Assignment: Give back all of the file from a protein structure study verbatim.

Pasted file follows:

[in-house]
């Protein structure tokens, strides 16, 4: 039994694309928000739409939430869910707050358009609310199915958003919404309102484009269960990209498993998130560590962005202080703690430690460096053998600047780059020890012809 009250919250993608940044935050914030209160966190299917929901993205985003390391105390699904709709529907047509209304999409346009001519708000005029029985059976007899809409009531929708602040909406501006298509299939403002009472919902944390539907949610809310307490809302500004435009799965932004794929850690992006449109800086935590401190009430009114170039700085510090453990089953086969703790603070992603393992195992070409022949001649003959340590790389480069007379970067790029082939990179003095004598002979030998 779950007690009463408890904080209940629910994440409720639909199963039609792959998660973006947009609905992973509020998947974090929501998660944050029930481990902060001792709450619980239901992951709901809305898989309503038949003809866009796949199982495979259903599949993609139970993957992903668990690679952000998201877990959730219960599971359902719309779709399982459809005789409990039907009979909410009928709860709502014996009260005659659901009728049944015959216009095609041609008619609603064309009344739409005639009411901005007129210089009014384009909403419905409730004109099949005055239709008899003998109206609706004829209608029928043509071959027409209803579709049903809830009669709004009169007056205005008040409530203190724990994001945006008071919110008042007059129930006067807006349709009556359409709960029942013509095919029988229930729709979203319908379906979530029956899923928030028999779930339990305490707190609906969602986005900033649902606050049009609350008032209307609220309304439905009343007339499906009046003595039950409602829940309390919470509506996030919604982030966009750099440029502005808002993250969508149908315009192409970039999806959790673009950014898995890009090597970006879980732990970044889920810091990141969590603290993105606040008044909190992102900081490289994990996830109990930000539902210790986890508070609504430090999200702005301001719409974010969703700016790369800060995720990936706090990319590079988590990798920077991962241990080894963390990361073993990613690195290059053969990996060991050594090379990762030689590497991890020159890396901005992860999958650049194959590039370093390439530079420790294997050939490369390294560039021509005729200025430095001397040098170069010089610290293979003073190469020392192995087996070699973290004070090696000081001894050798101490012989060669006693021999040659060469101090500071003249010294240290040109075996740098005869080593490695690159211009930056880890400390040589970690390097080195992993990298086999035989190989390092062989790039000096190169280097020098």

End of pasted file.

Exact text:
[in-house]
């Protein structure tokens, strides 16, 4: 039994694309928000739409939430869910707050358009609310199915958003919404309102484009269960990209498993998130560590962005202080703690430690460096053998600047780059020890012809 009250919250993608940044935050914030209160966190299917929901993205985003390391105390699904709709529907047509209304999409346009001519708000005029029985059976007899809409009531929708602040909406501006298509299939403002009472919902944390539907949610809310307490809302500004435009799965932004794929850690992006449109800086935590401190009430009114170039700085510090453990089953086969703790603070992603393992195992070409022949001649003959340590790389480069007379970067790029082939990179003095004598002979030998 779950007690009463408890904080209940629910994440409720639909199963039609792959998660973006947009609905992973509020998947974090929501998660944050029930481990902060001792709450619980239901992951709901809305898989309503038949003809866009796949199982495979259903599949993609139970993957992903668990690679952000998201877990959730219960599971359902719309779709399982459809005789409990039907009979909410009928709860709502014996009260005659659901009728049944015959216009095609041609008619609603064309009344739409005639009411901005007129210089009014384009909403419905409730004109099949005055239709008899003998109206609706004829209608029928043509071959027409209803579709049903809830009669709004009169007056205005008040409530203190724990994001945006008071919110008042007059129930006067807006349709009556359409709960029942013509095919029988229930729709979203319908379906979530029956899923928030028999779930339990305490707190609906969602986005900033649902606050049009609350008032209307609220309304439905009343007339499906009046003595039950409602829940309390919470509506996030919604982030966009750099440029502005808002993250969508149908315009192409970039999806959790673009950014898995890009090597970006879980732990970044889920810091990141969590603290993105606040008044909190992102900081490289994990996830109990930000539902210790986890508070609504430090999200702005301001719409974010969703700016790369800060995720990936706090990319590079988590990798920077991962241990080894963390990361073993990613690195290059053969990996060991050594090379990762030689590497991890020159890396901005992860999958650049194959590039370093390439530079420790294997050939490369390294560039021509005729200025430095001397040098170069010089610290293979003073190469020392192995087996070699973290004070090696000081001894050798101490012989060669006693021999040659060469101090500071003249010294240290040109075996740098005869080593490695690159211009930056880890400390040589970690390097080195992993990298086999035989190989390092062989790039000096190169280097020098």